This week I was busy with: 1) my cousin’s bags, making a false bottom for the one that wasn’t standing up the way I envisioned it should so I could ship those two bags to her before leaving for vacation; and 2) making three of my special masks for the trip, one for Jas and two for myself.

Let the record show that by Wednesday noon I had not started packing for our cruise from Boston to Montreal. If you aren’t on Facebook, you wouldn’t know I came down with Covid and had my first Positive test on May 8. I wasn’t sure I was going to get over Covid in time to be allowed to board the ship tomorrow (8/27). I finally tested Negative on 8/18 and again on 8/20, but when I completed the Holland America-required health assessment two days ago, was told I couldn’t travel. I had to call their medical department and hold for three hours! to have a woman tell me I should be okay, but that I would have to test again when we got to the pier on 8/27.

So, anyway, while I was procrastinating packing, lest I burst into tears over missing this cruise I’ve been waiting years for, I had a lightbulb moment that said, “Make a laundry bag for Jas.”

And in the photo above, you see how that turned out.

Happy, happy me!

It’s modeled on an undie laundry bag I got at Nordstrom about ten years ago. I just grabbed some mesh and cut the largest rectangle I could out of that mesh, grabbed a coordinating zipper, and whipped it up in about 30 minutes or less.

Now, I’ll never have to look around for “this oughta do” bags in whatever hotel room we’re living in for a few days.

The dimensions are about 18″ x 20″. The zipper has a dress-zipper-size pull on it, so I found a coordinating zipper pull (that the lovely lady who owns Zip-It Zippers on Etsy sometimes sends along as a gift to her customers) to hook onto that pull. On the other end of the zipper, I made a loop out of the excess zipper tape and hooked a spare shower curtain ring onto that loop. That way, Jas can hang it from a hanger in the ship room closet (Ahem. Actually, we’re in one of the Neptune suites. 😊) and easily tuck his dirty clothes into the bag.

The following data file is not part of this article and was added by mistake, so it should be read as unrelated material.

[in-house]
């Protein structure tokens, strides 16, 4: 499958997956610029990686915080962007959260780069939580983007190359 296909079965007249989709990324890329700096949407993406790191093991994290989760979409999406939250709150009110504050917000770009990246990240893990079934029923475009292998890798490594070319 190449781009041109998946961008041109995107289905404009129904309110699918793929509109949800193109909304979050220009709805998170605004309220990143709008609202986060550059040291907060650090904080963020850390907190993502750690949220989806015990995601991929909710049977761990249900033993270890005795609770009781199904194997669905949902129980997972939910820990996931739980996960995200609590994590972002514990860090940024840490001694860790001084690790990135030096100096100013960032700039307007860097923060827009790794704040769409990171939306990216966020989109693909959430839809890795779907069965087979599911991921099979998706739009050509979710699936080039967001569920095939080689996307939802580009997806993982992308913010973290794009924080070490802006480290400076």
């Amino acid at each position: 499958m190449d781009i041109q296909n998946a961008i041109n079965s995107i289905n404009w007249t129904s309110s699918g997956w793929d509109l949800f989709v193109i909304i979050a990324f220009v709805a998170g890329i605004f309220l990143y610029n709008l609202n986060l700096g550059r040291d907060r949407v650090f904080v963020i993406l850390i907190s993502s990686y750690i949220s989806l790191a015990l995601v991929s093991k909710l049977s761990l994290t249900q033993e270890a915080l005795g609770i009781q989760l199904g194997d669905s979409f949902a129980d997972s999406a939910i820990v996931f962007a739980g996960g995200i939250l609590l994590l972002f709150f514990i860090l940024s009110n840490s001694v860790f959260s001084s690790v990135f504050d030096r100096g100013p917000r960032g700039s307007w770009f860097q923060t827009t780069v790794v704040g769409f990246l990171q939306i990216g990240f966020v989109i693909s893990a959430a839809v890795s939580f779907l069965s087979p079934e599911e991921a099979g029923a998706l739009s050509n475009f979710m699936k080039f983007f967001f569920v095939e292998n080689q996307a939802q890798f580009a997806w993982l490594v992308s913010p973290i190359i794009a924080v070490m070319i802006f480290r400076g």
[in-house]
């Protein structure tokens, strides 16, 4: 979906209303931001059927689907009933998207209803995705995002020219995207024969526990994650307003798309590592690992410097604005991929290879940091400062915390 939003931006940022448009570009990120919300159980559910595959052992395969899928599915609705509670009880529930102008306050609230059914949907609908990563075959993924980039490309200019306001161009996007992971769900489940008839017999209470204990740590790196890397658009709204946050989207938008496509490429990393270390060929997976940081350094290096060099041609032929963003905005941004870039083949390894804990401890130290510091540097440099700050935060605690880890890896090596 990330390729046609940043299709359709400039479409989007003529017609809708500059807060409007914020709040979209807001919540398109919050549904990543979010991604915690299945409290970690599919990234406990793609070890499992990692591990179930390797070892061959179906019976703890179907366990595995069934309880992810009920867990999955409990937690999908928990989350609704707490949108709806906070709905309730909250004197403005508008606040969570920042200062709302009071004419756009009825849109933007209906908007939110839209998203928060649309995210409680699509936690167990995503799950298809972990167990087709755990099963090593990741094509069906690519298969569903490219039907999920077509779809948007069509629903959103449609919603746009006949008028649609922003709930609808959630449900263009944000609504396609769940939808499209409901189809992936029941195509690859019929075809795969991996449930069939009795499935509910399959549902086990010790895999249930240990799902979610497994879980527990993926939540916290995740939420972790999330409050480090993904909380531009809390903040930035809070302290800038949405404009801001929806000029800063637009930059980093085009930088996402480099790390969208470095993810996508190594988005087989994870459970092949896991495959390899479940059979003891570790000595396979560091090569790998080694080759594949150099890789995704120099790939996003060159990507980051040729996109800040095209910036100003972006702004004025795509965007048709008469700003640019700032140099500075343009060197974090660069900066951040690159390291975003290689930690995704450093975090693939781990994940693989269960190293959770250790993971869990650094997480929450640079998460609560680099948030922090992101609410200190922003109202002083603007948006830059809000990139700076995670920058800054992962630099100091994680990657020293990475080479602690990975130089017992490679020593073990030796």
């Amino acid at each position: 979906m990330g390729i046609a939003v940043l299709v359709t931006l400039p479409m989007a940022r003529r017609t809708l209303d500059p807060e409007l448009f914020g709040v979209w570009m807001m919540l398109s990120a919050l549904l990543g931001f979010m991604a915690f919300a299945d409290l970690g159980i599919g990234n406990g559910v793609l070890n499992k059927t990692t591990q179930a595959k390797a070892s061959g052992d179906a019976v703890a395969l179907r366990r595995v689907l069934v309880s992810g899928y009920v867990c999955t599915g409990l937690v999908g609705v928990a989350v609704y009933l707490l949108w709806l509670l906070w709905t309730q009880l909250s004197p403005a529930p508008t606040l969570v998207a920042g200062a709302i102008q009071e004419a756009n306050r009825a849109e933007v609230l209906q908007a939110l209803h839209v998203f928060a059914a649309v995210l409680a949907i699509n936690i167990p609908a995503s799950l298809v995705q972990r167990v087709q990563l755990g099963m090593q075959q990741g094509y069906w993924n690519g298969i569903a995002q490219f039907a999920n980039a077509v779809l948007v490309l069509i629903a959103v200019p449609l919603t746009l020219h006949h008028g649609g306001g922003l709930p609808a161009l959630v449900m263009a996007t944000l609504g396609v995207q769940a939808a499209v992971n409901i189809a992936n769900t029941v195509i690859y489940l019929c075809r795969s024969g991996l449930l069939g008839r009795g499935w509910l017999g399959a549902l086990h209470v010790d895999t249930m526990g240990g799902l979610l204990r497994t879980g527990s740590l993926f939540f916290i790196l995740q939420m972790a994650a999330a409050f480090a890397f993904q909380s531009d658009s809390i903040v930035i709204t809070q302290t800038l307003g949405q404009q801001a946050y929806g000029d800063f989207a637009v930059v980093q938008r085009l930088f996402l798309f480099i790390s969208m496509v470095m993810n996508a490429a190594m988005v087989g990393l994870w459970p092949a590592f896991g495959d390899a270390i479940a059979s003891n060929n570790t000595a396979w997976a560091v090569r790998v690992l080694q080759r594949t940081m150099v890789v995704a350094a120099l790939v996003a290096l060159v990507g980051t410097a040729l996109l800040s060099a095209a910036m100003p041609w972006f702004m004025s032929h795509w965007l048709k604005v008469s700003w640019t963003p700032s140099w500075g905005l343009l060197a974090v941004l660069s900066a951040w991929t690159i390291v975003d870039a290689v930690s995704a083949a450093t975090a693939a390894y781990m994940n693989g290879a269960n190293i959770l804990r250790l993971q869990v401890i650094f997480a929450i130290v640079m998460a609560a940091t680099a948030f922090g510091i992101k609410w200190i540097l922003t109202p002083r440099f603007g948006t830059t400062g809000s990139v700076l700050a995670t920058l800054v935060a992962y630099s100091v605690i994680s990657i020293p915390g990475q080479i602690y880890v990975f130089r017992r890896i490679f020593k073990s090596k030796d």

You can bet I’m patting myself on the back over this make!

What Was I Thinking?

For some reason, this spring and summer somehow became my time of buying bag kits. I look back on this box full of kits sitting by my feet whenever I’m sitting at my Juki, and wonder what I was thinking. What appealed to me about these Sallie Tomato kits that were promoted in the weekly emails from the designer?

I love choosing fabrics for bags, sorting through my stash of bag hardware to choose the metal color that I think will best complement the fabrics, and relishing that entire design process. Why did I think I wanted to choose another person’s options? It’s not that the kits were cheap (i.e. inexpensive). They weren’t. But they were on sale. And everything was included—the hardware, the zipper, the exterior fabric, the lining, and the pattern.

It’s not that the pattern cutting was already done for me. That’s the most tedious part of sewing—cutting out the pattern and fusing the interfacing.

So here I am, begrudgingly making a bag that I really didn’t want to make and that I certainly don’t need, when I’ve got a stack of bags that I owe to my cousin, and when I’d rather be whipping up a sundress to wear on a cruise that’s headed north as the weather turns cooler. (You see the wisdom in that desire, don’t you? she asked, ironically)

Sometimes I astonish myself with my gullibility. Just say no! Say “no” to emails encouraging me to buy something just because it’s on sale.

Yesterday’s make, as I wait for this damned Covid virus to leave my body, was a “Carry Along” wristlet bag. This is a nice little pattern, especially if you’re new to bag making and want a good place to start. The kit includes the Carry Along pattern with three sizes of bag; Sallie Tomato cork fabric, which is soft and sews like buttah; a coordinating piece of 100% cotton lining; a zipper cut to the size you need for the Medium bag; a “Handmade” label for the outside of the bag; and 1″ key fob hardware for the wrist strap.

The finished size Medium bag measures 8″ wide and 7″ high. Size Small measures 4″ wide and 3″ high; size Large is 12″ wide and 10″ high. I believe, after finishing the Medium, that I would have enough cork to make a Small, so long as I can scrounge up some coordinating lining fabric and a suitable zipper. It’s the cork that’s the most expensive component.

Was this an easy sew? Yes. Will I make it again? Probably not. There are so many bag patterns in my repertoire.

And yet, if I’m looking for a cute not-too-expensive make to use up some of my stash of vinyls, it would be a good item to have on hand for a maker’s market. Maybe I’ll do that in the spare 15-minutes-a-day I’m going to be reduced to once YSU classes start up again in a week and I’m spending all my days on a piano bench.